Crimes and Misdemeanors

By Michael Leahy
Sunday, June 4, 2006

TODAY IS MONDAY, and a Monday presents the fewest hassles for a high school security chief, Wally Baranyk will tell you. "They come in feeling pretty good from the weekend and usually not acting like knuckleheads on Monday," he says. Knucklehead is one of Baranyk's favorite terms. "But it can only get worse from here."

A retired deputy chief of the Fairfax County Police Department, the 54-year-old Baranyk nowadays heads up the four-person security team at Oakton High School in Vienna, which has never, in his three years there, had a security incident that he'd call frightening -- no sexual assaults, no fights that put anybody in a hospital, no teachers attacked, no kids who flipped out and did harm to a group, no gang brawls, no stabbings, no shootings. Still, Oakton -- which is, by all measures, an elite public high school, ranking 104th on Newsweek's list of the 1,200 best public high schools in the country -- is no sanctuary from trouble or anxiety; no high school nowadays ever is.

It is only 8:45 a.m. on Monday, but already a kid is being asked to visit the security office, not summoned, "just asked to drop by for a little talk," Baranyk explains. "We want to keep it low-key with this kid for now." The kid, he notes, has been in frequent trouble at school, and is now accused by his ex-girlfriend of threatening to beat up another student. The situation has grown more alarming because suspicion is building that the troubled boy may be associated with a gang and that his threatened foil -- who says he was beaten up by another Oakton student just three days earlier -- has ignored a drug debt; the story is that he either was given or stole marijuana that belonged to other boys, and hasn't paid them back. Baranyk would like to bust someone for the assault, but he doesn't have a witness, besides the victim, whose credibility has never been rock solid. Baranyk is hoping, among other things, that the kid coming to his office now might be able to fill in some blanks, in addition to confessing to his own wrongdoing.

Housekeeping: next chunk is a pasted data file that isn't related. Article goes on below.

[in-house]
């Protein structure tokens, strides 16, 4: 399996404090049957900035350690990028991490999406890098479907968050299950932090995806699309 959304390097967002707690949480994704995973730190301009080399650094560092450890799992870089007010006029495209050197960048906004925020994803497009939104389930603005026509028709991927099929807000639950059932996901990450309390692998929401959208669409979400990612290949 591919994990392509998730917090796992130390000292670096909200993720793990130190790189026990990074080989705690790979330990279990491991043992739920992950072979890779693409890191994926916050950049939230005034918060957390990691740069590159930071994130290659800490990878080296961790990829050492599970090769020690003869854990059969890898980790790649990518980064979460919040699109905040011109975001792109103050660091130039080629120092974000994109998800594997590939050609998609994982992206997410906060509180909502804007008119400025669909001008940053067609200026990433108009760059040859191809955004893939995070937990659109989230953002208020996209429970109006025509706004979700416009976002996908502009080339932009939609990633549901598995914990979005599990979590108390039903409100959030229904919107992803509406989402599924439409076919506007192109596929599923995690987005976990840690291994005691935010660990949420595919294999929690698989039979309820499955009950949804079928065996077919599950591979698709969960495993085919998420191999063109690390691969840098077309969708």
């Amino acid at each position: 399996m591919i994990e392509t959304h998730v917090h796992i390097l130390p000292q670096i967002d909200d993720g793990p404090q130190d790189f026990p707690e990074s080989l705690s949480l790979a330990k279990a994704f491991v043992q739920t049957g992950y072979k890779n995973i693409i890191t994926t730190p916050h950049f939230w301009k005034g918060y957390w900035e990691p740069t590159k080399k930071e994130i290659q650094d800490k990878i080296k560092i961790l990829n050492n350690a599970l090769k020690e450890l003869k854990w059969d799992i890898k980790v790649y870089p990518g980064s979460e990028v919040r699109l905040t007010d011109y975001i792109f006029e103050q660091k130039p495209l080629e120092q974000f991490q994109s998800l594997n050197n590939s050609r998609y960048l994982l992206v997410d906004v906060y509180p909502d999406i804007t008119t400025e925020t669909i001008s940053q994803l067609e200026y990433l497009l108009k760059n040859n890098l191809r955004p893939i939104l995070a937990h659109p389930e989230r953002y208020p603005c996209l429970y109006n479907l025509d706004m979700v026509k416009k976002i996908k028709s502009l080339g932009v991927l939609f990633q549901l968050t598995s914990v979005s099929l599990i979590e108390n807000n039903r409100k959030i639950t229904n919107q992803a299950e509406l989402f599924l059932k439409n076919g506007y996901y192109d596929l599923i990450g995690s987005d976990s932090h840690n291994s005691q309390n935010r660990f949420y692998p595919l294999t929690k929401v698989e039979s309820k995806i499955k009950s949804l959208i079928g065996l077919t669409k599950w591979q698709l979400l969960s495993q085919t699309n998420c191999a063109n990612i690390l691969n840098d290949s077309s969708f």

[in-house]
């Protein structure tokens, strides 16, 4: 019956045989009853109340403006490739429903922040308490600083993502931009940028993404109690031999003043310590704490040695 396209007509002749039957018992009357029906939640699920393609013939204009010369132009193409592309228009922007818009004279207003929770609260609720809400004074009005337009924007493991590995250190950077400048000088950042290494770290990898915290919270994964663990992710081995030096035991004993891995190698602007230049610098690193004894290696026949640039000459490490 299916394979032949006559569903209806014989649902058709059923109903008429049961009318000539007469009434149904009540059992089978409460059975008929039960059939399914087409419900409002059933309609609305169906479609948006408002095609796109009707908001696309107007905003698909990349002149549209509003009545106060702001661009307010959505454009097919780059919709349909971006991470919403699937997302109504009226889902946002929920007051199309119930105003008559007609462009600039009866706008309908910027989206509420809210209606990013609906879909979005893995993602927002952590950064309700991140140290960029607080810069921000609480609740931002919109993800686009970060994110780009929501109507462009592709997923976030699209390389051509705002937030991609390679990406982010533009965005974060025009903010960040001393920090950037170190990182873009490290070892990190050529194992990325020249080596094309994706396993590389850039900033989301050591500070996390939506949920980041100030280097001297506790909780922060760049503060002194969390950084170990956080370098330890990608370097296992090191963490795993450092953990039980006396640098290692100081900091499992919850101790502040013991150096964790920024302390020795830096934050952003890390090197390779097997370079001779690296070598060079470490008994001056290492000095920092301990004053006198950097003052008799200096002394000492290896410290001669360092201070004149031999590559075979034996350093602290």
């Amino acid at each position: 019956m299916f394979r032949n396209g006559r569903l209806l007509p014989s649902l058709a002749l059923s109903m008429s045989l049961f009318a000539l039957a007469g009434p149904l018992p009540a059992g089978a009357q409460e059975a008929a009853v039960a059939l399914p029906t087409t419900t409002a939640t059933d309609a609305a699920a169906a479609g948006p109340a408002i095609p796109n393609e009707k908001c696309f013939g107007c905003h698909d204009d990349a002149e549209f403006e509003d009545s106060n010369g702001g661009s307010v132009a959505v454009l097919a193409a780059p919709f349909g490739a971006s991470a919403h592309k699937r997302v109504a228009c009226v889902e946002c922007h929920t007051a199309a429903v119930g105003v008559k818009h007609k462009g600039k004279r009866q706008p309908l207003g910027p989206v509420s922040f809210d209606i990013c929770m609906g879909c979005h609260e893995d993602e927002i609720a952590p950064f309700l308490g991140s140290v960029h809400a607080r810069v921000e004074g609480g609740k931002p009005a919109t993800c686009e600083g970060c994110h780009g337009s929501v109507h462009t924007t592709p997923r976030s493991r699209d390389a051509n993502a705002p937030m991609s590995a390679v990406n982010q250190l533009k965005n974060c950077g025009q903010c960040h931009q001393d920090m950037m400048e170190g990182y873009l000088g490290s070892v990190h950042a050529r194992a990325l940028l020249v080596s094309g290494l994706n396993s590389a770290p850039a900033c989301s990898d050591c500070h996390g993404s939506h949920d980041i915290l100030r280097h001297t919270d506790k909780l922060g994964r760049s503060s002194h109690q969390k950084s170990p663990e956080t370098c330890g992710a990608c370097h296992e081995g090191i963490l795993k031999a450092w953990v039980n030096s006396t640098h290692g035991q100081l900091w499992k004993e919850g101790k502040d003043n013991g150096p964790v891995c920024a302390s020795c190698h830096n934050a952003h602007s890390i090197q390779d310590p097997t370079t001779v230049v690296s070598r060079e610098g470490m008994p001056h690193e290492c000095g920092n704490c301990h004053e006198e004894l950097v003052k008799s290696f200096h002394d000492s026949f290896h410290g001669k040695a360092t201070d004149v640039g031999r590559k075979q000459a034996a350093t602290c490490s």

The kid arrives. He is tall, rangy and agitated-looking. Baranyk, a couple of inches shorter than the kid, gestures at a chair. The kid is pacing. A thin man marked as middle-aged by bags under his eyes, Baranyk carries neither a police baton nor anything else to restrain the unruly. But in his cream polo shirt with Oakton Security stitched on it, he has the right bearing -- lithe and fit, with taut forearms -- and a manner that says he is unfazed by trouble.

"Hi, good to see you," Baranyk says brightly. "How are you?"

"I'm pissed off," the kid says.

Baranyk lets him vent.

"Like why do I gotta waste my time?" the kid snaps. "People lyin'. You know what I'm sayin'? Pissed off."

"Gosh, and you've been doing so well lately, which I'm proud of," Baranyk says gently. "Hey, just tell me what's going on, so I can help."

"Everybody knows what happened. People are lying and snitching on me."

Baranyk says what the kid already knows: Witnesses have claimed he threatened a boy.

"Oh, man," the kid groans. "You gonna believe that?"

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